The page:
Nicely engraved antique stock certificate from Dominion Stores Limited dating back to the 1930's. This document, which is signed by the company Vice President and Secretary, was printed by the British-American Bank Note Company and measures approximately 12" (w) by 8 1/4" (h).
This certificate's vignette features a stately lion.
You will receive the exact certificate pictured.
Dominion started from one Toronto store on May 23, 1919. The store was founded by American businessmen Robert Jackson of New Hampshire and William J. Pentland of Connecticut. Pentland was manager of A&P stores in Connecticut and was hired by Jackson. By the end of 1919, they had a 20-store chain of which 18 were acquired from rival Loblaws. A year later, they had 61 stores. In 1929, Dominion tried to acquire a stake in Loblaws, but the stock market crash ended the growth. During the Depression, Dominion lost both founders: Jackson went bankrupt and Pentland was killed in an auto accident in 1933.
Dominion's leadership was not resolved until 1939, when J. William Horsey became president. He in turn sold Dominion Stores to Argus Corporation. Smaller stores were consolidated from 574 to 195 by 1954. In the 1950s, Dominion began to build large stores with airy ceilings and large glass fronts. The chain also expanded beyond Toronto to other parts of Ontario, Quebec, Alberta, Manitoba, Saskatchewan and Atlantic Canada.
Dominion Stores were acquired by A&P's Canadian division, A&P Canada, from Hollinger in 1985. Some Dominion locations, rebranded "Mr. Grocer" in an attempt to break union contracts and convert company-owned stores to franchise locations, were not part of the A&P transaction. These were sold to National Grocers, which phased out the "Mr. Grocer" brand and signage.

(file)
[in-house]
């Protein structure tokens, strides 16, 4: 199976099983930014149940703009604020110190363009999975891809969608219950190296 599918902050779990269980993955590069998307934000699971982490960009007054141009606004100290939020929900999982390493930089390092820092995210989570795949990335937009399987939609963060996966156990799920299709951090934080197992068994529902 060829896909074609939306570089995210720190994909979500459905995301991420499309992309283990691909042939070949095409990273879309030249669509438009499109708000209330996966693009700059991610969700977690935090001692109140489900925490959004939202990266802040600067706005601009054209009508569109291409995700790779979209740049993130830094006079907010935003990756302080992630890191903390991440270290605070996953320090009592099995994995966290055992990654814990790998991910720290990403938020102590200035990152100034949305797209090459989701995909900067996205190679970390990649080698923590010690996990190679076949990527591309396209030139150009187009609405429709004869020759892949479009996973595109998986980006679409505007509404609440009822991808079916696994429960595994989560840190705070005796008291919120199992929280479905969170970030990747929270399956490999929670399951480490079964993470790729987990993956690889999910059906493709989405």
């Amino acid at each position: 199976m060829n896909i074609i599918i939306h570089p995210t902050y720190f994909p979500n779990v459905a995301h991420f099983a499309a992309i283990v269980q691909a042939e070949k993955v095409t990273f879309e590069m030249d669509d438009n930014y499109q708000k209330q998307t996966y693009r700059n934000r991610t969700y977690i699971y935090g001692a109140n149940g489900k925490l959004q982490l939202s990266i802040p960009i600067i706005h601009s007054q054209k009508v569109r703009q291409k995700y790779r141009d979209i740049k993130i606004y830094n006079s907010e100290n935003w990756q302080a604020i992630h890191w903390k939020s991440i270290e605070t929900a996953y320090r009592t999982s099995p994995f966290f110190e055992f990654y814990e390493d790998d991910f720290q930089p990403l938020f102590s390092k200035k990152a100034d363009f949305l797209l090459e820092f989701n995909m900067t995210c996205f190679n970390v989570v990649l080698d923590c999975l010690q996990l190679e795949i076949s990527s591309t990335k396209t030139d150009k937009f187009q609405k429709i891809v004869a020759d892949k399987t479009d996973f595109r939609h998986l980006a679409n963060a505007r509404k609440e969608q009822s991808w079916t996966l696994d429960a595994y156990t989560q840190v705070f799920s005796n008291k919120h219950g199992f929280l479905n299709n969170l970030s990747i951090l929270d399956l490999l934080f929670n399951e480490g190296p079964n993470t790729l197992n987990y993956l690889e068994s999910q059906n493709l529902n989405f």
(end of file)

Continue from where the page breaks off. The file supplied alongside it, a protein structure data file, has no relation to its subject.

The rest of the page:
In the 1990s, A&P rebranded all of its stores in the Greater Toronto Area as Dominion stores, absorbing Miracle Food Mart, while Dominion locations elsewhere in Ontario took the A&P or Food Basics name.
In Western Canada, Dominion stores were closed, leaving many suburban shopping malls scrambling to fill large, now-vacant sections. This event, coupled with the subsequent collapse of several department store chains, sparked a wave of mall renovations in many parts of the country. Alberta stores were acquired by Safeway in the late 1960s.
The remainder of the chain in eastern Canada was acquired by Loblaw Companies, through several unrelated transactions:
- Newfoundland: Dominion stores in Newfoundland were sold to local owners, who then resold them to Loblaw in 1995. The Newfoundland locations are the only ones to continue under the Dominion banner; see Dominion Stores (Newfoundland).
- New Brunswick: Shortly after the A&P acquisition, these stores were sold to Food Group Inc., which operated them under the Village banner until Food Group was sold to Loblaw and merged into its Atlantic Superstore unit in 1995.
- Nova Scotia: These locations were sold to Oshawa Group and became IGA stores. However, after Sobeys purchased Oshawa in 1999, Loblaw took over IGA's Atlantic Canada locations
- Quebec: Dominion stores in Quebec were sold to Provigo in 1981; Provigo was acquired by Loblaws in 1998.
Metro, which had operated solely in Quebec and the Ottawa area, acquired A&P Canada from the U.S.-based parent company effective August 15, 2005. A&P retained a minority ownership share of the combined company for a time.
On August 7, 2008, Metro announced it would invest $200 million consolidating the company's conventional food stores under the Metro banner. Over a period of 15 months, all stores were converted to the Metro name, beginning with the Dominion stores in the Toronto area.
Dominion's distribution centres in Toronto and Mississauga retained the old Dominion banner until 2009.